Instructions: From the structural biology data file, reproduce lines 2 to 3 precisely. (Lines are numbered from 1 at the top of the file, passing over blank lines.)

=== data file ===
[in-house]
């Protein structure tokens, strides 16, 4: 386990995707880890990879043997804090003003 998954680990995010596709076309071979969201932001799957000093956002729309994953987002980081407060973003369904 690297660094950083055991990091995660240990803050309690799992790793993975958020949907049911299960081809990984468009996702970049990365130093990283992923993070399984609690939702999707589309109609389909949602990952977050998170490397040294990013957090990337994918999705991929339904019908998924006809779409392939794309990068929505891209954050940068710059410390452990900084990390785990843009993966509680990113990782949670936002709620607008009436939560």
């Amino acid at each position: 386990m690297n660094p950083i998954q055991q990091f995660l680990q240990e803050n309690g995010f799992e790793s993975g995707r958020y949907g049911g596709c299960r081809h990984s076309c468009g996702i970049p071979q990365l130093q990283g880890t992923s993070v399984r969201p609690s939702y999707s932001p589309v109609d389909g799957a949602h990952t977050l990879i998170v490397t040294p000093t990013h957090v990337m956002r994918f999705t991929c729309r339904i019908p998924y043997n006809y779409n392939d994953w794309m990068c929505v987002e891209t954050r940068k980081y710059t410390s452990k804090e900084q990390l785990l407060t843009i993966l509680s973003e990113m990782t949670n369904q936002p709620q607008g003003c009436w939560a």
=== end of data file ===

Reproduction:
């Protein structure tokens, strides 16, 4: 386990995707880890990879043997804090003003 998954680990995010596709076309071979969201932001799957000093956002729309994953987002980081407060973003369904 690297660094950083055991990091995660240990803050309690799992790793993975958020949907049911299960081809990984468009996702970049990365130093990283992923993070399984609690939702999707589309109609389909949602990952977050998170490397040294990013957090990337994918999705991929339904019908998924006809779409392939794309990068929505891209954050940068710059410390452990900084990390785990843009993966509680990113990782949670936002709620607008009436939560």
């Amino acid at each position: 386990m690297n660094p950083i998954q055991q990091f995660l680990q240990e803050n309690g995010f799992e790793s993975g995707r958020y949907g049911g596709c299960r081809h990984s076309c468009g996702i970049p071979q990365l130093q990283g880890t992923s993070v399984r969201p609690s939702y999707s932001p589309v109609d389909g799957a949602h990952t977050l990879i998170v490397t040294p000093t990013h957090v990337m956002r994918f999705t991929c729309r339904i019908p998924y043997n006809y779409n392939d994953w794309m990068c929505v987002e891209t954050r940068k980081y710059t410390s452990k804090e900084q990390l785990l407060t843009i993966l509680s973003e990113m990782t949670n369904q936002p709620q607008g003003c009436w939560a």